Urban designers and landscape architects have begun to devote more of their practice to the creation of learning opportunities in public spaces. Very little research has been conducted, however, into how these public "learning environments" have been designed. This thesis focuses on a case study of Creekside Park's TD Environmental Trail (TDET) which surrounds Vancouver, Canada's Science World. It offers interactive exhibits and interpretative posters that explore a number of sustainability-related themes. The research here reconstructs TDET's design process through interviews with key participants as well as content analysis of planning and design documentation such as the City of Vancouver's development permits. The evidence compiled reveals how the TDET became a part of a larger urban design process undertaken between 1999 and 2013, negotiating the boundaries between the site's public and private spaces. It reduced Creekside Park's public space through creation of the gated fare-paying "Ken Spencer Science Park", and in exchange, provided improvements to the remaining space, including pedestrian and bicycle pathways, landscaping, and the TDET. This thesis studies the original and evolving intentions behind the TDET, shining light on the multiple images, forces, actors and decisions that led to the creation of its interactive exhibits and interpretative posters. In so doing, it provides first steps in evaluating Vancouver's public interactive space.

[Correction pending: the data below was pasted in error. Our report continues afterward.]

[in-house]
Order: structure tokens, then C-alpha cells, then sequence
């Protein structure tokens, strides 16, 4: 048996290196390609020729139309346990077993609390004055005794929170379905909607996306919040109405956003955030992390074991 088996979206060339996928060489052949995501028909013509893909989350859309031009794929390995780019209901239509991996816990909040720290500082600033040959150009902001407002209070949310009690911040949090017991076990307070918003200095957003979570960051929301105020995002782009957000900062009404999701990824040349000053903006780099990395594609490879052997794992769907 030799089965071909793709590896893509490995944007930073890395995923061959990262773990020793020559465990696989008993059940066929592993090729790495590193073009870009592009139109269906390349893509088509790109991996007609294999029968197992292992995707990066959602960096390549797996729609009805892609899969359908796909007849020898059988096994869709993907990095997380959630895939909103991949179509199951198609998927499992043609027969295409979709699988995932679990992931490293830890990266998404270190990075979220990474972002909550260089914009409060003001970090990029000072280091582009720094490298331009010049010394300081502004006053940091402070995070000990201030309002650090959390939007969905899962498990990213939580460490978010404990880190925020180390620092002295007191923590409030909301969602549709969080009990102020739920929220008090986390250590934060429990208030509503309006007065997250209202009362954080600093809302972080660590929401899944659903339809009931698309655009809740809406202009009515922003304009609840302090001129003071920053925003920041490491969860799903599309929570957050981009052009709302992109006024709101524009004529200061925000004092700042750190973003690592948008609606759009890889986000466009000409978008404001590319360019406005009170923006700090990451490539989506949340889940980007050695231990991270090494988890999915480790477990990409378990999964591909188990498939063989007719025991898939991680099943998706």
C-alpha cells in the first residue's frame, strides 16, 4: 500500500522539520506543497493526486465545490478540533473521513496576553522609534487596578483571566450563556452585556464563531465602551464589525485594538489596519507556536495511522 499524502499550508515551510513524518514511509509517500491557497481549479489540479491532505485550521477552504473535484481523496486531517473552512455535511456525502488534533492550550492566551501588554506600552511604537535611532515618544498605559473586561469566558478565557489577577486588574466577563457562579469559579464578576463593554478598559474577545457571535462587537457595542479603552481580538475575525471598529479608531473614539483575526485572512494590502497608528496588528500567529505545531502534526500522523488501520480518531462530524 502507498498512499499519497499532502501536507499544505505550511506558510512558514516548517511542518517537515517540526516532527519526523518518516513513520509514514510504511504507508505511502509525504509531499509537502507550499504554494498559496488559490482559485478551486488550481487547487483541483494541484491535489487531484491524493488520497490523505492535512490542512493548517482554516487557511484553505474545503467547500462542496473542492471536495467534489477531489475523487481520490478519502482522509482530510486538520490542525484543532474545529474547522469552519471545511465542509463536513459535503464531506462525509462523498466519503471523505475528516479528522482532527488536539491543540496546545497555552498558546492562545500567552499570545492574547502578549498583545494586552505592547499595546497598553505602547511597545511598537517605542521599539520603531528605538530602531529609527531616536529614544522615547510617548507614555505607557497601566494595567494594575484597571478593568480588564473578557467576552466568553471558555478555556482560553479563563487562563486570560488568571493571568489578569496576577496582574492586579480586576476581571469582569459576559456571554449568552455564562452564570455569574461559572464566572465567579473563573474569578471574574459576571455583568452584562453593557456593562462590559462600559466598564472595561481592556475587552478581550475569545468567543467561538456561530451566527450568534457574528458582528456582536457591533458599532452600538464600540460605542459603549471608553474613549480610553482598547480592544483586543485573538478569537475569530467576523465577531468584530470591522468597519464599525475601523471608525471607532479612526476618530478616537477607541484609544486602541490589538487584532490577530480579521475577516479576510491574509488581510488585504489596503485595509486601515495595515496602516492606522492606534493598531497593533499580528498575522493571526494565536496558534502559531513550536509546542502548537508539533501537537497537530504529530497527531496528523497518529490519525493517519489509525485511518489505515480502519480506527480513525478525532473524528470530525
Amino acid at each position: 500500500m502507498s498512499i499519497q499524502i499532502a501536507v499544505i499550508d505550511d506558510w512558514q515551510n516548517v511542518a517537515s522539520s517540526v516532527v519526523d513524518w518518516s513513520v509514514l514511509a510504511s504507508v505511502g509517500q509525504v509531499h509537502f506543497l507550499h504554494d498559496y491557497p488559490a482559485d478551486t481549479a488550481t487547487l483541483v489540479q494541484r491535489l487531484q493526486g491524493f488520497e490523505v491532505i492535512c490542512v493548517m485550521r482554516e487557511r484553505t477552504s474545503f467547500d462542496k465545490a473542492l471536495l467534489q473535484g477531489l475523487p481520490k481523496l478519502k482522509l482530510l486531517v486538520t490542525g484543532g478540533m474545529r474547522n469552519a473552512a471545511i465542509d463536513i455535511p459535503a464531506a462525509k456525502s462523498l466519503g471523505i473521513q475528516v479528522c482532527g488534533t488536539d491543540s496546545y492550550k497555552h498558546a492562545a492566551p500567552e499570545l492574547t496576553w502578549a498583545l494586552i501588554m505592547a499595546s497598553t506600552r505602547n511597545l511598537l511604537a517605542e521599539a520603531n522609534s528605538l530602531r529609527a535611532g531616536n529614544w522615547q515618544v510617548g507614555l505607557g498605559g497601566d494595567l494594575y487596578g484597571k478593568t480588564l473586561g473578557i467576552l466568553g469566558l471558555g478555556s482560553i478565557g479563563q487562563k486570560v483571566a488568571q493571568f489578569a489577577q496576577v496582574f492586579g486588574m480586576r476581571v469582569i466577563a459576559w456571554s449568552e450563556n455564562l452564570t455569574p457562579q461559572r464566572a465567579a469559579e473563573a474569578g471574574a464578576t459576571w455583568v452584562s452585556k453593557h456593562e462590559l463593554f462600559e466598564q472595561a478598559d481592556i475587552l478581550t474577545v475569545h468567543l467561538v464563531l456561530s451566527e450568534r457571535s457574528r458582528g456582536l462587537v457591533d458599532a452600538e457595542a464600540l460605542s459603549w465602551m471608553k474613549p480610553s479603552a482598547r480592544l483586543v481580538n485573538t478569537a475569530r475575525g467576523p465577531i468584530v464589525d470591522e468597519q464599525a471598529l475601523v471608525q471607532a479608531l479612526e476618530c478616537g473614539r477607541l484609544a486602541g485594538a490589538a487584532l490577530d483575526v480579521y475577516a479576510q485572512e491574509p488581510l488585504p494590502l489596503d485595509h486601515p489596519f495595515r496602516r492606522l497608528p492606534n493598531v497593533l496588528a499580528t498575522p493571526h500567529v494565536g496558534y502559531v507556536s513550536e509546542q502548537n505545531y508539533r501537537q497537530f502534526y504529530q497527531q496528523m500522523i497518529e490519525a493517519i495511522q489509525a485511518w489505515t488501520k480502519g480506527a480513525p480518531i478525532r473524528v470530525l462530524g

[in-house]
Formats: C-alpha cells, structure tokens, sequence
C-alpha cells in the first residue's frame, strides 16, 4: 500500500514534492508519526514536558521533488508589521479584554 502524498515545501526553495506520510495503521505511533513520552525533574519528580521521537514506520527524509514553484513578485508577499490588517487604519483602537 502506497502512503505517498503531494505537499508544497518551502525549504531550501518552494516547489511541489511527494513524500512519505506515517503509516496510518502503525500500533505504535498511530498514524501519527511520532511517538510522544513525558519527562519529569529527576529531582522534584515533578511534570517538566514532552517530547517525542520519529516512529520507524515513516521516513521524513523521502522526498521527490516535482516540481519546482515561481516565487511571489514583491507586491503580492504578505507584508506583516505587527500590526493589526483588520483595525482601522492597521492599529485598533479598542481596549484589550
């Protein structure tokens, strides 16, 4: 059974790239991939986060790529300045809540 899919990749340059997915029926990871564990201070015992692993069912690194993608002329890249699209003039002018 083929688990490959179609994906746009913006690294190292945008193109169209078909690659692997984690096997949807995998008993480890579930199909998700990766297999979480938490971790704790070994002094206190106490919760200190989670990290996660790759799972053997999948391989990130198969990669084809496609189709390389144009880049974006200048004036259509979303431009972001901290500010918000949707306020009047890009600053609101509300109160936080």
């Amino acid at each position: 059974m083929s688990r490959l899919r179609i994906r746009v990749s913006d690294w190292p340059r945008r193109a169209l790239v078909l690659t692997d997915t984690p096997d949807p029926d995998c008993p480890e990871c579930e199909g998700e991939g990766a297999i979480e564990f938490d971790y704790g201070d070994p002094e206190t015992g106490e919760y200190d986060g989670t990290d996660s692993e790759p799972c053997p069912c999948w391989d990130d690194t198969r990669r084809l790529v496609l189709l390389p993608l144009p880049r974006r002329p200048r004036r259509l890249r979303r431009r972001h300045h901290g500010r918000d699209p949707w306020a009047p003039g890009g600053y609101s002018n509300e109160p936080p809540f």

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Thesis advisor: Perl, Anthony
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